From: David Abrahams (abrahams_at_[hidden])
Date: 2001-01-06 16:03:28
----- Original Message -----
From: "Daryle Walker" <darylew_at_[hidden]>
> Since it seems that hash stuff is useful, maybe we could add hash-based
> classes to Boost.
Funny you should mention that. Beman has been looking into that for some
time, and I've recently had a idea:
There are lots of different ways to formulate a hashtable, but the
fundamental idea is that there's a randomly-accessible container of hash
buckets, each of which can contain an arbitrary number of items. You could
choose vector or deque (or something else?) for the array of buckets. Each
bucket could be represented by any number of different containers, with
different trade-offs. Sound familiar? To me it sounds a lot like the BGL
adjacency list, and a ripe area for the use of selectors.
Overgeneralization? Quite possibly; I don't know.
Also, isn't there a hashtable representation that never keeps more than a
single item in each top-level array element? I think you can do something on
insertion where you bump an item down to the next available bucket when you
find a bucket is full, only rehashing when items get more than N steps from
their hash bucket... even if we settle on a general-purpose hashtable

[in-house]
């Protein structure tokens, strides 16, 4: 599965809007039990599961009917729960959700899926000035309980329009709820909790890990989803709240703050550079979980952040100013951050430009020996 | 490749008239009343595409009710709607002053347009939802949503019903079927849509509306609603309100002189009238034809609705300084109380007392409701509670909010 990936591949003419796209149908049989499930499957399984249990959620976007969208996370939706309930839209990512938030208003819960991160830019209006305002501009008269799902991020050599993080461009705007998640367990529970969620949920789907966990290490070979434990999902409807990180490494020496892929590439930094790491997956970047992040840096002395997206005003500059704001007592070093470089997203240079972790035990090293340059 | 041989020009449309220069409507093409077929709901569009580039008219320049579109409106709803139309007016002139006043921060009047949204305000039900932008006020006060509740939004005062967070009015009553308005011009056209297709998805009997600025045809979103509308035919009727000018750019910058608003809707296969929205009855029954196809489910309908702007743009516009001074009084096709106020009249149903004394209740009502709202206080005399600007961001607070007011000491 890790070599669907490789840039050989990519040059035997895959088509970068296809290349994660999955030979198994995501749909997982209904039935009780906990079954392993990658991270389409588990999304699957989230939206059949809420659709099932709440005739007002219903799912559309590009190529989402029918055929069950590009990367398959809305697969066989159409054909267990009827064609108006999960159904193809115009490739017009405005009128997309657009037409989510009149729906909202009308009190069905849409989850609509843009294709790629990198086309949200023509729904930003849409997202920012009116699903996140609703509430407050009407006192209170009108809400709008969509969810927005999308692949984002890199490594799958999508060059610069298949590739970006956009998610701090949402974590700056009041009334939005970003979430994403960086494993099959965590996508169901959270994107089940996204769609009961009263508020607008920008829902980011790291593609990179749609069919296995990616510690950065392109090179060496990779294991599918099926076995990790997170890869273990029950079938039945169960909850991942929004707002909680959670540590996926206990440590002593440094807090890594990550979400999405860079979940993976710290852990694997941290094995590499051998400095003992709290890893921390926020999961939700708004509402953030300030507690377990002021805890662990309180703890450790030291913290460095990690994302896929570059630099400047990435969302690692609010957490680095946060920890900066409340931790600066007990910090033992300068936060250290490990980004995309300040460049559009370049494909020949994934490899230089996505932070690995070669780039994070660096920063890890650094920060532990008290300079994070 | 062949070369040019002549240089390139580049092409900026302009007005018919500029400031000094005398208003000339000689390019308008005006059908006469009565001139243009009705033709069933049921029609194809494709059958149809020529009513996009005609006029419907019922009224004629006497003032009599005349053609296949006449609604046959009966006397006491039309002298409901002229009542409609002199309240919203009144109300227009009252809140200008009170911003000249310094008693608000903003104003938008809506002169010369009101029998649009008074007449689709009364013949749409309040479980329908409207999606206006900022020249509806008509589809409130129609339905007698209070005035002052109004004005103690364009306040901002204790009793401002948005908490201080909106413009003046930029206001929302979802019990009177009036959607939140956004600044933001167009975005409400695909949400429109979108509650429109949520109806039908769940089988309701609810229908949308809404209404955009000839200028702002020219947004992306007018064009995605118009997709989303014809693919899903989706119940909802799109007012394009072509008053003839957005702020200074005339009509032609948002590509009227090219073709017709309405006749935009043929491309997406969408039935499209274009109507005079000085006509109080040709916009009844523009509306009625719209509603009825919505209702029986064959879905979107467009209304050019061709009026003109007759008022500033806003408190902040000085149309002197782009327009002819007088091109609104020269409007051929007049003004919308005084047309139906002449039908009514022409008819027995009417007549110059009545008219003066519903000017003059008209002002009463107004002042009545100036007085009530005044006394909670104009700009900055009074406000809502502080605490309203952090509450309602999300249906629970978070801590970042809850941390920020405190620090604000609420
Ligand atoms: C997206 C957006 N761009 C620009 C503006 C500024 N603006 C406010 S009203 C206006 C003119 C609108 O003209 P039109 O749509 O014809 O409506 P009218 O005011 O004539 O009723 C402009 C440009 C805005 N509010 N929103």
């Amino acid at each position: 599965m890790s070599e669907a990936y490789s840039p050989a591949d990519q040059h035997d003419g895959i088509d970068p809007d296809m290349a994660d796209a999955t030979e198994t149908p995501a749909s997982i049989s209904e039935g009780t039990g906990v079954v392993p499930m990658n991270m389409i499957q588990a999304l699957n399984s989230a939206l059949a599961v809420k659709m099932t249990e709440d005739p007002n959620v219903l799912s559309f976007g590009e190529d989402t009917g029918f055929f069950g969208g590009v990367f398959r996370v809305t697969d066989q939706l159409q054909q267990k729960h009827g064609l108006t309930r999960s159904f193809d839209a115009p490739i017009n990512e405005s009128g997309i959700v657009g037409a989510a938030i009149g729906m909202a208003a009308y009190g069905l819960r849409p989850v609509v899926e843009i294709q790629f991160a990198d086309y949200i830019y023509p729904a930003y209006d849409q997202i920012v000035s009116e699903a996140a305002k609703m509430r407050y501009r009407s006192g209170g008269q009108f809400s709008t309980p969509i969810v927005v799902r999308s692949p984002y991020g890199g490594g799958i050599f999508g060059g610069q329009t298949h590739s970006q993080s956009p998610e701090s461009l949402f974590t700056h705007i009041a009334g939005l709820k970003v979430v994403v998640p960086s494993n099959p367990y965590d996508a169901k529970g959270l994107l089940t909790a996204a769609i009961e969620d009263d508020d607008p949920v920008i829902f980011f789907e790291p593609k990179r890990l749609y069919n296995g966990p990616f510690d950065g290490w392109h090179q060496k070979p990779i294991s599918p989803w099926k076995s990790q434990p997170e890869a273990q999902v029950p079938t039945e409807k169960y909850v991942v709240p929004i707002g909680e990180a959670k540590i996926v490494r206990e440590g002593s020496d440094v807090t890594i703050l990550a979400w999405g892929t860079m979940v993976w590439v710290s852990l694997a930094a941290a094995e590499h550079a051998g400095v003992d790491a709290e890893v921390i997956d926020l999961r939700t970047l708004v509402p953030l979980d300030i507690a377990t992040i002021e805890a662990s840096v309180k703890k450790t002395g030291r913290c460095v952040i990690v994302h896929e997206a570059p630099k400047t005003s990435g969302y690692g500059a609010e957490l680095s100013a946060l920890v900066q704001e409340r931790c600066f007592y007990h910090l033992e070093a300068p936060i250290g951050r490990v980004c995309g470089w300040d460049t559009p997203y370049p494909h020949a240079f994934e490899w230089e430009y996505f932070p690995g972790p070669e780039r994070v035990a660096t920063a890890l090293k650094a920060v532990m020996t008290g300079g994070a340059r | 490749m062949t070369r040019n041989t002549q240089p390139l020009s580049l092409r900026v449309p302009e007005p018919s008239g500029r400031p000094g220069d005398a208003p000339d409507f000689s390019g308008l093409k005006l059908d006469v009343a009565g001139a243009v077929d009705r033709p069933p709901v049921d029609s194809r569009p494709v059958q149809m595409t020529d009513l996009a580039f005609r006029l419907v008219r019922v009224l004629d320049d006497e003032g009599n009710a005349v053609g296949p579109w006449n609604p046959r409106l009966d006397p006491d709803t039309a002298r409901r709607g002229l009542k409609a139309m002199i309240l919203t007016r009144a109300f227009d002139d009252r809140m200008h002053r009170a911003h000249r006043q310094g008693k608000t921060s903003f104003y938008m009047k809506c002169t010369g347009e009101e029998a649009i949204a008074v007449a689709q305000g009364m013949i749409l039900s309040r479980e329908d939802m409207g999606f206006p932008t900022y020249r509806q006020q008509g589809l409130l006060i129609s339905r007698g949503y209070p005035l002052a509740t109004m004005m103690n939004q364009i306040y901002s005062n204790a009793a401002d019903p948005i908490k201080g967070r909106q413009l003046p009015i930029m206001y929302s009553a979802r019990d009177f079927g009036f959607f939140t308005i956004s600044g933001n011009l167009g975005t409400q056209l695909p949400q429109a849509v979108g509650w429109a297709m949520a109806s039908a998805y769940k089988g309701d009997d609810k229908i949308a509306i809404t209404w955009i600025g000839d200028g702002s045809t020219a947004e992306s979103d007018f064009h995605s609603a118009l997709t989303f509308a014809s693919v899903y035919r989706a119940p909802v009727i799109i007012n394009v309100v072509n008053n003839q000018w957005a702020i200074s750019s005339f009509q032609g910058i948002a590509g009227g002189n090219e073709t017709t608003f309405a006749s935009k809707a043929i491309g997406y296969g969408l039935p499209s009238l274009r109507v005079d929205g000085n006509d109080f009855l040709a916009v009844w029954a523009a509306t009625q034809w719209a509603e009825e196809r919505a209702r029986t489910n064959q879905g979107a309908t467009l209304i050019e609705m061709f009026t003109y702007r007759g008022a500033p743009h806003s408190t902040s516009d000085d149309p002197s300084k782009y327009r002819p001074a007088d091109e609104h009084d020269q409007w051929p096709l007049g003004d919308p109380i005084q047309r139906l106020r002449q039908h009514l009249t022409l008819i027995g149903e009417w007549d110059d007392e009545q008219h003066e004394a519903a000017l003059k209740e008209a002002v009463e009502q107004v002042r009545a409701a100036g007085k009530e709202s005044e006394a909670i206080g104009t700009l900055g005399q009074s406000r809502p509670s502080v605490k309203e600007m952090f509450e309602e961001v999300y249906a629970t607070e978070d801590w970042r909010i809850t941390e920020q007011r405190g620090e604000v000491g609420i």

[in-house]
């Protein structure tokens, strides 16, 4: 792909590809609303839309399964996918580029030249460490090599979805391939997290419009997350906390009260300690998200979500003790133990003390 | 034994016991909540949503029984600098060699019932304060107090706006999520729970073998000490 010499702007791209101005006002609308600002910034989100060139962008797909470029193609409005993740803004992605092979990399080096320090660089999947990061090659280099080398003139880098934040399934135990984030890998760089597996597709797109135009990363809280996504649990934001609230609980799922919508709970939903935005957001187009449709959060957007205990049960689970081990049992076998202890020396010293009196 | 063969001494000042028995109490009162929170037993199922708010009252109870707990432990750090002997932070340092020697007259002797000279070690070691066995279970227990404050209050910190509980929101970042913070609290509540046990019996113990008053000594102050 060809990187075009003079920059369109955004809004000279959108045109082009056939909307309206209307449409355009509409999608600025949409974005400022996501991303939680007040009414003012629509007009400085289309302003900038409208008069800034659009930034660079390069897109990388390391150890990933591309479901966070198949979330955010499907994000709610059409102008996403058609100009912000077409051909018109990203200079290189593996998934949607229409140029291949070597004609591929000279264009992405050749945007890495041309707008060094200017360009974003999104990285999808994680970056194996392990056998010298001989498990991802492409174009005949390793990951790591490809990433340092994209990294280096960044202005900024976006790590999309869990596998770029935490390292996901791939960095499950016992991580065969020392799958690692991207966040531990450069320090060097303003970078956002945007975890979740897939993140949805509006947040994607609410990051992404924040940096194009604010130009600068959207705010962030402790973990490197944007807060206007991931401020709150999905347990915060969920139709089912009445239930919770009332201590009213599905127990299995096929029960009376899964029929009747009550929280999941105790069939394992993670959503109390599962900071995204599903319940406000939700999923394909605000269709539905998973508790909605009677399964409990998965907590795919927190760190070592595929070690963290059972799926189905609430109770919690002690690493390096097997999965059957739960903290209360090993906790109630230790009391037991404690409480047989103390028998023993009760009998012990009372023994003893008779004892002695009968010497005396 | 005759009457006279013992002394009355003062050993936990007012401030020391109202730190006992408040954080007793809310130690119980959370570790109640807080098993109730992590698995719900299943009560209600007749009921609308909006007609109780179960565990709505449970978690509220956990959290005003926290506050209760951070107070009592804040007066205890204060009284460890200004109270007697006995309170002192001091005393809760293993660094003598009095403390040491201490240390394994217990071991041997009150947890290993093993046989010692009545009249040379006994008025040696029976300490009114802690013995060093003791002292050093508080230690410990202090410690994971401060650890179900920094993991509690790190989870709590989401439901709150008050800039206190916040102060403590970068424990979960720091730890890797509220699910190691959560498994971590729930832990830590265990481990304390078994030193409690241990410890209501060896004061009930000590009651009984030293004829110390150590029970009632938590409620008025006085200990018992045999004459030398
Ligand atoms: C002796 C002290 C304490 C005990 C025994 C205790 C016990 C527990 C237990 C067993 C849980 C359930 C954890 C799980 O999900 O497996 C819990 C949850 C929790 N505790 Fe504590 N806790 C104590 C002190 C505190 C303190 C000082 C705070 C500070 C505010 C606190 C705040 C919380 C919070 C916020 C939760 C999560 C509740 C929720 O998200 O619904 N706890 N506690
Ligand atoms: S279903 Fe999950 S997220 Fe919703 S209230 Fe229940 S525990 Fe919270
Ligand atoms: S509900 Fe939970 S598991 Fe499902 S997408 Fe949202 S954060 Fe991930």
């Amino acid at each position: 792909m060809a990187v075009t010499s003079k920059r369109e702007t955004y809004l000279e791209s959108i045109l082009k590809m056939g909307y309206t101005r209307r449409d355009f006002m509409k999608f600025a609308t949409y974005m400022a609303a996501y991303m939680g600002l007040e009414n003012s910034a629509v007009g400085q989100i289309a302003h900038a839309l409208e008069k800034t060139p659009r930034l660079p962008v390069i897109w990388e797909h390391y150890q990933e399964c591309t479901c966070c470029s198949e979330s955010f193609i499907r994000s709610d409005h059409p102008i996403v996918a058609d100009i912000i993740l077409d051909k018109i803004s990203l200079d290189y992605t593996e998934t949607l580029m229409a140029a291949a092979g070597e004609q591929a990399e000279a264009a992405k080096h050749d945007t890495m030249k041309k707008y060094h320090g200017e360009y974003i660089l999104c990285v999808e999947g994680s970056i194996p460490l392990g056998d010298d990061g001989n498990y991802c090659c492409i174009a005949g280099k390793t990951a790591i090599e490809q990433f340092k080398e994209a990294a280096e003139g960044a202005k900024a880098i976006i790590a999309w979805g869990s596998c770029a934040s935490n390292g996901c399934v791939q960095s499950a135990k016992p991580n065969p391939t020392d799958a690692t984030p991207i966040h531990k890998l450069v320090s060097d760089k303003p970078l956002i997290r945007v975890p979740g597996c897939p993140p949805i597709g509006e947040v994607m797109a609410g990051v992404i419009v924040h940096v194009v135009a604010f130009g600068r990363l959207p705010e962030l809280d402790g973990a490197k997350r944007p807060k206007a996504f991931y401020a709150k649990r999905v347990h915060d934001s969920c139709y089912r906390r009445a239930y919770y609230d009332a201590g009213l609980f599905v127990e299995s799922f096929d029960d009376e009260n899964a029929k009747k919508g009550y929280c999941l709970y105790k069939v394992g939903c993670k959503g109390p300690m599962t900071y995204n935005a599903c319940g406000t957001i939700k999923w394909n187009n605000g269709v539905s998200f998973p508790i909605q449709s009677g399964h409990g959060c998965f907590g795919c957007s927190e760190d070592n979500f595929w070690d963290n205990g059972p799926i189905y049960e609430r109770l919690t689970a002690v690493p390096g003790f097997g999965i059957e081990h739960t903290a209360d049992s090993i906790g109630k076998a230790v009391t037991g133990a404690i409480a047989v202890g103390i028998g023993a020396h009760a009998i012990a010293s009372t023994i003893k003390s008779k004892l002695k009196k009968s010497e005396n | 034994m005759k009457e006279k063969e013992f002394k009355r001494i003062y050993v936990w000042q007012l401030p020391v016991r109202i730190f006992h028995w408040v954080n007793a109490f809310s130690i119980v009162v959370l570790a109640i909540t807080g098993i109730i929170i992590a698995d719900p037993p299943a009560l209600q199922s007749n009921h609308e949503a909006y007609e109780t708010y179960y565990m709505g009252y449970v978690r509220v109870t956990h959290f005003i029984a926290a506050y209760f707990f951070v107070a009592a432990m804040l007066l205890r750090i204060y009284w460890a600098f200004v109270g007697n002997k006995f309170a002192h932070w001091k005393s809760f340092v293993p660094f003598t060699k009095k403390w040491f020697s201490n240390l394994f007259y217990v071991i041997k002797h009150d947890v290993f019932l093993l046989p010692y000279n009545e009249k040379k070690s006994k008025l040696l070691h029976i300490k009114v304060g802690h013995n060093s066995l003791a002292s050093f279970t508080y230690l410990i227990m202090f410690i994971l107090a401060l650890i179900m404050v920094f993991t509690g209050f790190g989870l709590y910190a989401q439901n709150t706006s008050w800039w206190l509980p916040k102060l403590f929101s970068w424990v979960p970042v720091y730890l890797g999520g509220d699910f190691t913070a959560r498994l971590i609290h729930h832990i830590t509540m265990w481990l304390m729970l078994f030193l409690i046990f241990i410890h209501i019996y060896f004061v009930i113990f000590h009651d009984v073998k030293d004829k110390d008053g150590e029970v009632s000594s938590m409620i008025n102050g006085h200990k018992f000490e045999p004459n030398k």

representation, it might be a good idea to support the above.
> What about red-black trees? I don't know what they are, but I've heard
> they're used in making hashes, sets, etc.
Not hashes, usually, but sets, maps, etc. Your std::set is almost certainly
implemented using one.
> so maybe we can make one of those
> too. (Where can I find out about them?)
A google search reveals this intro, which seems about right:
Funny you should mention rb-trees. My recent work on binary searches has led
me to think about which rb-tree representation we'd want. I've begun to
think that the approach used in most standard library implementations is
probably not the right one to expose to users; the comparison function
shouldn't be part of the definition. What we really need is a balanced tree
container with upper_bound, lower_bound, find, and equal_range which accept
comparison function parameters. I think we also want some hooks into the
rebalancing algorithms so that one can implement an interval tree (an
http://www.csua.berkeley.edu/~emin/source_code/cpp_trees/index.html, which I
can't vouch for)
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